Our Projects

Past and Present

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The Philippines, 2016 - ongoing – World Wide Hearing is partnering with IDEA and CBM International to expand ongoing screening campaigns in the province of Bohol using mobile diagnostic technologies. Our goal is to screen 35,000 people over two years, our most ambitious screening project to date. World Wide Hearing will furthermore train 240 people to identify ear disorders through otoscopy as part of the Easy Access to Rehabilitation Services (EARS) Capacity Building Program.

Peru, 2016 - ongoing – World Wide Hearing is launching an initiative to teach its audio-technician training course to students enrolled at Cayetano Heredia University, in Lima. We will train 150 university students over the course of three years, who will in turn screen 30,000 children for hearing loss as part of a nationwide hearing care campaign in elementary schools that will be launched simultaneously. To ensure the sustainability of the program, World Wide Hearing is donating diagnostic equipment to be used for ongoing training and screening.

Nunavut, Canada, 2016 - ongoing – World Wide Hearing will train and equip local health workers in remote Aboriginal communities in the Canadian Arctic to screen for hearing loss and provide hearing aid maintenance services. Inuit children have some of the highest levels of hearing loss in the world, and yet there are very few audiology and ear care services available in Northern Canada. The success of Inuit education and employment initiatives in Nunavut, which are key to the development of its communities, depends on first addressing the widespread problem of hearing loss.

Vietnam, 2016 – In 2016, World Wide Hearing organized a pilot project to screen kindergarten children for hearing loss on the outskirts of Ho Chi Minh City. This pilot tested the effectiveness of our hearing loss detection techniques in challenging conditions (testing children under five years of age in very noisy environments) and provided valuable insight for updating our diagnostic toolkit. Project funds were also deployed to train over 70 audio-technicians, therapists, and teachers on audiology and auditory-verbal teaching/therapy concepts.

Guatemala, 2015 - ongoing – Since 2015, World Wide Hearing has organized hearing loss screenings every year in rural schools and clinics in Guatemala City, Cobán, Mazatenango, and Quetzaltenango. We also distribute low-cost hearing aids to people and families that cannot afford audiology services. In Guatemala City, we carried out the world’s first research study to measure the impact of providing hearing aids on poverty, mental health, and quality of life in a developing country.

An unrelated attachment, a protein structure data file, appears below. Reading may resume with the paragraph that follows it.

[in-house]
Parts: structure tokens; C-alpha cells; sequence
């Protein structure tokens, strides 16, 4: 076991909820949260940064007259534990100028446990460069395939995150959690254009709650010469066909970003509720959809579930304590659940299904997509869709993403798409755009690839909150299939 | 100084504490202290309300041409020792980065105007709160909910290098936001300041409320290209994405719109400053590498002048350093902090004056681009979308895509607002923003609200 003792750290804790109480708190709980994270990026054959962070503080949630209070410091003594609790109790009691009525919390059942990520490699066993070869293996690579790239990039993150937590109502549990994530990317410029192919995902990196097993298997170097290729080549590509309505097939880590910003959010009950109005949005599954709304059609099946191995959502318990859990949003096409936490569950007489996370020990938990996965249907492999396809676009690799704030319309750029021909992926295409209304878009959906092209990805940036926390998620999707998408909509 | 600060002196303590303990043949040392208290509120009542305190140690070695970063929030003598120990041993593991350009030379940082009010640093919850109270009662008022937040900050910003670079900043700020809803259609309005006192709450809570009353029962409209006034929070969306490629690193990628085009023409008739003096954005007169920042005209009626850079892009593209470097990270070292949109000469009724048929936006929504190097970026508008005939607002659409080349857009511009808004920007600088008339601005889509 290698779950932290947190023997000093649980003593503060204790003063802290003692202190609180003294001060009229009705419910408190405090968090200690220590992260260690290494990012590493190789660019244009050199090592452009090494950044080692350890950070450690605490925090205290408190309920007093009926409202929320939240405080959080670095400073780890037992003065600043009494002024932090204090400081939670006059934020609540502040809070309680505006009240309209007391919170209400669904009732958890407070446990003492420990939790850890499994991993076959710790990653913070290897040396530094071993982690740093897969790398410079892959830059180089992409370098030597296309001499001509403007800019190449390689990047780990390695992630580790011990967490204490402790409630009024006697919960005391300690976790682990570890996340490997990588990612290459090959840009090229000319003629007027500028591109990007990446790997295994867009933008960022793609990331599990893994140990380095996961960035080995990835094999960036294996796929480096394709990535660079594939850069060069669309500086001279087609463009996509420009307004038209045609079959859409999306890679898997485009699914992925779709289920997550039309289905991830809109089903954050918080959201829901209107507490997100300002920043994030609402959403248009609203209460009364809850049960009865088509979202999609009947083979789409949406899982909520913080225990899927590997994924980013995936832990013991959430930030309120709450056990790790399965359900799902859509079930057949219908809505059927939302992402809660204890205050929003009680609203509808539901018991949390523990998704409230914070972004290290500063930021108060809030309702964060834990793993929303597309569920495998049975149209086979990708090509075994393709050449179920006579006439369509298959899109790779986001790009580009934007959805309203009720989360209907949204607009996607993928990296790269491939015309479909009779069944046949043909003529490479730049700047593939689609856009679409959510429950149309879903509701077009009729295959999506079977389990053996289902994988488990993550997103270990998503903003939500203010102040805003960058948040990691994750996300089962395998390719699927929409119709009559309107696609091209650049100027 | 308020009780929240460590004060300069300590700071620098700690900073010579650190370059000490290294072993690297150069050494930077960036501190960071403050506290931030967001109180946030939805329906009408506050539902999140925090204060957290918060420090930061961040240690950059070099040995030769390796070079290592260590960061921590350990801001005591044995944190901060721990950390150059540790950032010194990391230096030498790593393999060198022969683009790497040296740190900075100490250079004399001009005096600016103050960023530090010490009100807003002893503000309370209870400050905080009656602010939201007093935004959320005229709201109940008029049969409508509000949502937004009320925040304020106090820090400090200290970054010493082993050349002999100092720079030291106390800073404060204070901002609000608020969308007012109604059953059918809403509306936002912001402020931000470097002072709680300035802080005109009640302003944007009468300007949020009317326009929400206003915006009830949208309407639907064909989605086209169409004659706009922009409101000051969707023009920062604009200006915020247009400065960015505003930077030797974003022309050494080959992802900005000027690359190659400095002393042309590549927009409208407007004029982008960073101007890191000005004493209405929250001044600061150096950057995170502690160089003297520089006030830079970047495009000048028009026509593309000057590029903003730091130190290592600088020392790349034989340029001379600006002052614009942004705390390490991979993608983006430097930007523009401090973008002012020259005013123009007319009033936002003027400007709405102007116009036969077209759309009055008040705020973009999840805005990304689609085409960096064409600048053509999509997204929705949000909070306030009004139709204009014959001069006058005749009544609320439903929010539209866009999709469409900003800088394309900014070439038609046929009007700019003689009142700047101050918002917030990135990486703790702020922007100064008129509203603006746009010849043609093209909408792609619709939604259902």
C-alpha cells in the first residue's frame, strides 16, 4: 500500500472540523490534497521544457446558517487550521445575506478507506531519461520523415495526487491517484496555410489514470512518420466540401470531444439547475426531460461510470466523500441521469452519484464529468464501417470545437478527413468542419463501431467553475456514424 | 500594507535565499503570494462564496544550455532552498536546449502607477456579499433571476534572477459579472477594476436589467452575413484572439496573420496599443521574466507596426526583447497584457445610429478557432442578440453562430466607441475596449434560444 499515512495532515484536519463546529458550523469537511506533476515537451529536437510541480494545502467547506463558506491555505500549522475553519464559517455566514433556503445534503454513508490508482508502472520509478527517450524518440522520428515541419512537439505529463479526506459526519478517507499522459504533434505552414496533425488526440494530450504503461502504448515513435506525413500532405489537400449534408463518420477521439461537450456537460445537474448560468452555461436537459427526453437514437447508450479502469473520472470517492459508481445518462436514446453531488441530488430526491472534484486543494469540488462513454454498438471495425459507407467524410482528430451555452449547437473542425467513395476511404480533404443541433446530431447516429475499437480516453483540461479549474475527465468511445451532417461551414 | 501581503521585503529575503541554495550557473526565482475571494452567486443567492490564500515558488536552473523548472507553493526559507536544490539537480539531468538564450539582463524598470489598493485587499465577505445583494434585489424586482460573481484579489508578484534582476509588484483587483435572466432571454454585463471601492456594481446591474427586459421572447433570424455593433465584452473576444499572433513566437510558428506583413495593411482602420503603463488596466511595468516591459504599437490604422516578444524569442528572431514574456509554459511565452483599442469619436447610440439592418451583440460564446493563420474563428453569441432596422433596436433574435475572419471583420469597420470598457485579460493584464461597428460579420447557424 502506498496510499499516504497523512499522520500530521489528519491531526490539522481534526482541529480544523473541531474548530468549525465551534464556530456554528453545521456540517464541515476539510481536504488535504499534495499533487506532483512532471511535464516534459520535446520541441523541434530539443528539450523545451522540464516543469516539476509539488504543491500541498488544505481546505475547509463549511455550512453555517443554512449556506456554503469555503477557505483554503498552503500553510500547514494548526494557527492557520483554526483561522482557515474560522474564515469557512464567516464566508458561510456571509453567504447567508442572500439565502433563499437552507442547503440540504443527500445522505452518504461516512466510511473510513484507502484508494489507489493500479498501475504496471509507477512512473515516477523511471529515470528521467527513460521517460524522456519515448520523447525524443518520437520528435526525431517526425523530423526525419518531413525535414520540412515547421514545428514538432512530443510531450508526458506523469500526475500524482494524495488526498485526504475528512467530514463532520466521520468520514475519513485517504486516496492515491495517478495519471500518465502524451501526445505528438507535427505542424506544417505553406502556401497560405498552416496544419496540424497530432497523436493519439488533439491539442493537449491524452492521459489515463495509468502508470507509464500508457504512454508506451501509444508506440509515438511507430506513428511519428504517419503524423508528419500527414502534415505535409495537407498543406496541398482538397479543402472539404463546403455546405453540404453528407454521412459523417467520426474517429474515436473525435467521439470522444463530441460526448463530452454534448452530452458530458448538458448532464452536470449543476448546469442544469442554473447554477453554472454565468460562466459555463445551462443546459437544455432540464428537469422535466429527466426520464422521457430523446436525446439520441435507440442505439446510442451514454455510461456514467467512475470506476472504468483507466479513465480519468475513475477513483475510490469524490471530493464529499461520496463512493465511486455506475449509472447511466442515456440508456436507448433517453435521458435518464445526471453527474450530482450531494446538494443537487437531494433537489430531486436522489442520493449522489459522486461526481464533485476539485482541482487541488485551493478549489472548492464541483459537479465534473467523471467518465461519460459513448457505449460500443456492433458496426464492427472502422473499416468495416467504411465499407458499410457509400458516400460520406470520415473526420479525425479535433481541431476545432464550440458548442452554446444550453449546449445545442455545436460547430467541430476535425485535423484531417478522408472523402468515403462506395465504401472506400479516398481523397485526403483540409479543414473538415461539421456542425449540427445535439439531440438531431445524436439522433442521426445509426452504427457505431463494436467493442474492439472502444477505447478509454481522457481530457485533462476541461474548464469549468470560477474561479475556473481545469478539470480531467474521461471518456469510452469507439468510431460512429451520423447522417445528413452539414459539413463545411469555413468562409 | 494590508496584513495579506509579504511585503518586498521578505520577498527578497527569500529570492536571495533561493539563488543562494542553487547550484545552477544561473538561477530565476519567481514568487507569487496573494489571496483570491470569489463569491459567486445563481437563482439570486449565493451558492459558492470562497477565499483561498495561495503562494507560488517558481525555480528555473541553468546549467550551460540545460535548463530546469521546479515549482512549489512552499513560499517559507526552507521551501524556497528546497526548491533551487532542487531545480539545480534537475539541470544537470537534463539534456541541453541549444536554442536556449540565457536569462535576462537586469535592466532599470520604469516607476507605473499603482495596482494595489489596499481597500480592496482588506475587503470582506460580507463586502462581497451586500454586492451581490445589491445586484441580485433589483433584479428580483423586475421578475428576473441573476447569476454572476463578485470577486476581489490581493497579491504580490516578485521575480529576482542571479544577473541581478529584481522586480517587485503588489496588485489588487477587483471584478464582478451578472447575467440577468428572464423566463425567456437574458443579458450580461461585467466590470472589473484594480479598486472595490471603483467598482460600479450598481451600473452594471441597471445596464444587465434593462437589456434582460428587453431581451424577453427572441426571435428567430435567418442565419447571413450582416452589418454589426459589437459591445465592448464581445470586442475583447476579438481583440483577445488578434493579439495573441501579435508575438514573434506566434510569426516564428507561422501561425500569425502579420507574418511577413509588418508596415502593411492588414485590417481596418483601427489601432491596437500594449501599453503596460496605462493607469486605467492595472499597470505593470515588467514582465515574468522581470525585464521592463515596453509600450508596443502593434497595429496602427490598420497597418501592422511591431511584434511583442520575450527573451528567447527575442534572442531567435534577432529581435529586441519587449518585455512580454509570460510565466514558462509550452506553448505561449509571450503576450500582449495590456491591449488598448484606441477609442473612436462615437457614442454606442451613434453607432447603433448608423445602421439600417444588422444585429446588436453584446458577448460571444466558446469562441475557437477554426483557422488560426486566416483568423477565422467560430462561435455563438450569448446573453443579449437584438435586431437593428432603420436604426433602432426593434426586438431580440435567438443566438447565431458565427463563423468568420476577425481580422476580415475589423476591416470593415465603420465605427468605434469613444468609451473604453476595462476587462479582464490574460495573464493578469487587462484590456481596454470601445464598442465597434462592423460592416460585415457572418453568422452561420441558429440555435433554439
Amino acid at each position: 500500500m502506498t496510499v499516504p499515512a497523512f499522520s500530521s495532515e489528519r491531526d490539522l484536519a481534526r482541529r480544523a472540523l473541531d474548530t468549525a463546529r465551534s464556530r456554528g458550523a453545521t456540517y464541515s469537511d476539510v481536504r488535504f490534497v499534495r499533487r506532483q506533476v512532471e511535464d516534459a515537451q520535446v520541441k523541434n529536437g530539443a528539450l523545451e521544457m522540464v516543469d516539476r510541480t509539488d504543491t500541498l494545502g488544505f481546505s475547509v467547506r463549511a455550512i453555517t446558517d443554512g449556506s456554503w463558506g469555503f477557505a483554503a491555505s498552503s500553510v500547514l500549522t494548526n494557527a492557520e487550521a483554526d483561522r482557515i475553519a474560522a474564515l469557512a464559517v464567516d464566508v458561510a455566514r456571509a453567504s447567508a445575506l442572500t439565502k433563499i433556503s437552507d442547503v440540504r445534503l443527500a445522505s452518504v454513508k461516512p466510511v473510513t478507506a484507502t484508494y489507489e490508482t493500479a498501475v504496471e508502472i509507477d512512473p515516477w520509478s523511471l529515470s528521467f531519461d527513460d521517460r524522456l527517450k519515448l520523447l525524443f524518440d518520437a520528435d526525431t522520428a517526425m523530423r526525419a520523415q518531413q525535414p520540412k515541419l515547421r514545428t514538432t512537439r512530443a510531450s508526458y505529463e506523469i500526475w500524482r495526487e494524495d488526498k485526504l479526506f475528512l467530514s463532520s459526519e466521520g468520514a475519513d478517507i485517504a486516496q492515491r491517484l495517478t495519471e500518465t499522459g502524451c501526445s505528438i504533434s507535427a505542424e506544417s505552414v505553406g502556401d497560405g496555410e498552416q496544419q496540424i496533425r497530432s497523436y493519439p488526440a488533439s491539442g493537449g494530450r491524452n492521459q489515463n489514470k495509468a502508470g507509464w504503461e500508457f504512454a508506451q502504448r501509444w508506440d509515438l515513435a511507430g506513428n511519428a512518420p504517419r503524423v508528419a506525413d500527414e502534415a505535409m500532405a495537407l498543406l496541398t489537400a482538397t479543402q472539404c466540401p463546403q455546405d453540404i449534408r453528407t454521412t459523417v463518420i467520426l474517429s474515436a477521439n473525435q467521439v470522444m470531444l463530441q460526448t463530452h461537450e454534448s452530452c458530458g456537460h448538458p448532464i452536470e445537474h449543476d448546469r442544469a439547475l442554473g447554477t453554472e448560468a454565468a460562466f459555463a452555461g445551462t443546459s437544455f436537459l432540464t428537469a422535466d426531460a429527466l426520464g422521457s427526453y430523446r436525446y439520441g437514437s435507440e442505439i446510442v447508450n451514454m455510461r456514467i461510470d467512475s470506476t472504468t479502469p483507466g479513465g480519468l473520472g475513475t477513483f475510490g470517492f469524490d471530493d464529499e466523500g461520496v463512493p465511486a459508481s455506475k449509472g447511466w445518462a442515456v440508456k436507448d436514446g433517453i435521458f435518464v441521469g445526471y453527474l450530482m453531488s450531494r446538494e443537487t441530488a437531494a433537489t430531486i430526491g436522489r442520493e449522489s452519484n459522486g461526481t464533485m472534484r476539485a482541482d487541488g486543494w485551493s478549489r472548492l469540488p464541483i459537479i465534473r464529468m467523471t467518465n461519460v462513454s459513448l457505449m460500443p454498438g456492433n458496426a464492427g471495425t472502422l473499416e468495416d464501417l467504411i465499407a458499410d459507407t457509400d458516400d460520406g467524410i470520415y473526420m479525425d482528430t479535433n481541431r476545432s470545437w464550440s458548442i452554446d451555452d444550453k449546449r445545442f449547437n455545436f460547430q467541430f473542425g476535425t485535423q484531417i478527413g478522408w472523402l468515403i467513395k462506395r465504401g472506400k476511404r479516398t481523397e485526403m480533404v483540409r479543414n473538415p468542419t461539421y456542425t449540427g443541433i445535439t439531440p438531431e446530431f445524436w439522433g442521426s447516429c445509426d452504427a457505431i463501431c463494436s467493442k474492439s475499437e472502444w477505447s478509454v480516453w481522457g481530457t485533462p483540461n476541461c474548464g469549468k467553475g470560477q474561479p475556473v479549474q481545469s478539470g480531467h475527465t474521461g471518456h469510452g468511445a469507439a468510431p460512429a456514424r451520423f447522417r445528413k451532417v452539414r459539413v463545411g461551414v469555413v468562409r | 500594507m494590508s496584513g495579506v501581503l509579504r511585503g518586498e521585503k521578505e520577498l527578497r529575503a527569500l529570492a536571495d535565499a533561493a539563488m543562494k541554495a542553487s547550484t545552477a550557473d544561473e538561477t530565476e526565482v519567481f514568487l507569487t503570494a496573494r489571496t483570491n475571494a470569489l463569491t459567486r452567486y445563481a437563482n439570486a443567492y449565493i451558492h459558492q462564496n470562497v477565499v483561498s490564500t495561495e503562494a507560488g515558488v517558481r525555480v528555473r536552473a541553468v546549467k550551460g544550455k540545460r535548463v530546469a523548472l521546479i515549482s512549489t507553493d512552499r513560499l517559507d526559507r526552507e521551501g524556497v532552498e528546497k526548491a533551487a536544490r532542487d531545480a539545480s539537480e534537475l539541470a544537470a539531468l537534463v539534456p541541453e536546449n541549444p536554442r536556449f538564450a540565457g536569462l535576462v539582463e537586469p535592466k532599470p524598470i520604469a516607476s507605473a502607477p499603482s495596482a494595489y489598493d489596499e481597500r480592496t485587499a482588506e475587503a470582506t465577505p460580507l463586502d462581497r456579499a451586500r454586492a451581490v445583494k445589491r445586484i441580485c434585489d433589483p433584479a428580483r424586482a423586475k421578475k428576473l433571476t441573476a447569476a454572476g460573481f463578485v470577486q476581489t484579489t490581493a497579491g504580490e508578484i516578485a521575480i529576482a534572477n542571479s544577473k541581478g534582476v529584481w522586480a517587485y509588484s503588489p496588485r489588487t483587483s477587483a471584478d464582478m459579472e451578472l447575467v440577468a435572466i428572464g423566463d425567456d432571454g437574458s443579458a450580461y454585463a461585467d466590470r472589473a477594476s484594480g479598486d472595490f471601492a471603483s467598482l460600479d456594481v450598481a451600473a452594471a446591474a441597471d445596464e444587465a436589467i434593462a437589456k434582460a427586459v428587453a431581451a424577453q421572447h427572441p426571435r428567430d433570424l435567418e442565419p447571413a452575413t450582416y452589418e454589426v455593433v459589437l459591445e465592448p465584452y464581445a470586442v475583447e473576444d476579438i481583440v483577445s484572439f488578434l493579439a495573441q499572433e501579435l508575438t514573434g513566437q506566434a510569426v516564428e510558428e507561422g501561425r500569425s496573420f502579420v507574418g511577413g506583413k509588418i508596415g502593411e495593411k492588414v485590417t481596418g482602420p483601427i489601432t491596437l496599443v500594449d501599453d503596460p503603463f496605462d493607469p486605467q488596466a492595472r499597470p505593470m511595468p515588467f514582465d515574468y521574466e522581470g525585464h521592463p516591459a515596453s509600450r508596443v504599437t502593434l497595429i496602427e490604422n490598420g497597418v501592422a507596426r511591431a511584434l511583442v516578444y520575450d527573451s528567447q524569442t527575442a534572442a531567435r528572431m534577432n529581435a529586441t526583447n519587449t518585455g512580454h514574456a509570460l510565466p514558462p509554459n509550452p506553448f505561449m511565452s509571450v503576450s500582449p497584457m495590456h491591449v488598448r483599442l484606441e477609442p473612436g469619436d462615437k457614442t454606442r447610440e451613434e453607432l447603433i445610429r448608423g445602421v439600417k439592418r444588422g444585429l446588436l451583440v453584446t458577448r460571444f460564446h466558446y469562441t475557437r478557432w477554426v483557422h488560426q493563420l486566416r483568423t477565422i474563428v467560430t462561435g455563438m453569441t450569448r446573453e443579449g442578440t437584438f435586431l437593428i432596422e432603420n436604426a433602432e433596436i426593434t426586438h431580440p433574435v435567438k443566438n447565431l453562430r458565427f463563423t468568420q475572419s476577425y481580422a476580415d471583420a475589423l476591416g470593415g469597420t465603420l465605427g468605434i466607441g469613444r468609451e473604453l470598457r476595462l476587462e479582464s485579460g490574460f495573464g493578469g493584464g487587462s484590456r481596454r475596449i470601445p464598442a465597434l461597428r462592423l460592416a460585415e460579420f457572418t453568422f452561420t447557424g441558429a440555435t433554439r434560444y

Jordan, 2012-2014 – The pilot launch of Hearing Express took place in Jordan in collaboration with the Holy Land Institute for the Deaf. It was the first of its kind to deliver affordable hearing aids using an entrepreneurial distribution model. This project provided invaluable proof-of-concept of our capacity to reduce hearing aid fittings to under an hour, to provide hearing aids at an affordable price, and to train local women to become community hearing aid technicians (CHATs). 

China, 2006-2010 - Working with the China Rehabilitation Research Centre for Deaf Children (CRRCDC), four hundred children in poor areas were fitted with hearing aids. Children in the primary health group were fitted by primary school teachers trained as hearing health care workers. The project also led to government-supervised development of the profession of hearing aid dispensing technician. Economic studies conducted by a researcher from a Netherlands university concluded that "screening and delivery of hearing aids in China is least costly and most cost-effective in a primary care setting. Although crude estimates indicate that both passive and active screening programs can be cautiously considered as cost-effective according to international thresholds, important questions remain regarding the implementation of the latter."

Brazil, 2006-2010 - World Wide Hearing teamed up with the audiology department of the University of Sao Paulo for the purpose of developing a streamlined hearing aid delivery model as an alternative to the system currently employed by government clinics.

India, 2006-2010 - World Wide Hearing and the Christian Medical College (CMC) in Vellore, India, worked together to try to solve the problem of how to identify people with hearing impairment in poor, rural areas using teachers and community healthcare workers who were trained in audiometric techniques. The pilot succeeded in fitting 760 hearing aids on local people who would otherwise have not been able to obtain one. The same comparative economic studies conducted in China were also conducted in India. They showed similar costs at primary/secondary level as at tertiary level. The World Wide Hearing approach of shifting hearing health care from hospitals and clinics to community-based provision was found to work successfully when compared to traditional models.

The Philippines, 2007-2010 - World Wide Hearing provided expertise to the organization Better Hearing Philippines, in order to help them secure funding (from Lions Club International) to implement a project in the Manila area. Along with distributing approximately four hundred hearing aids, the project included hearing-impairment training for community healthcare workers.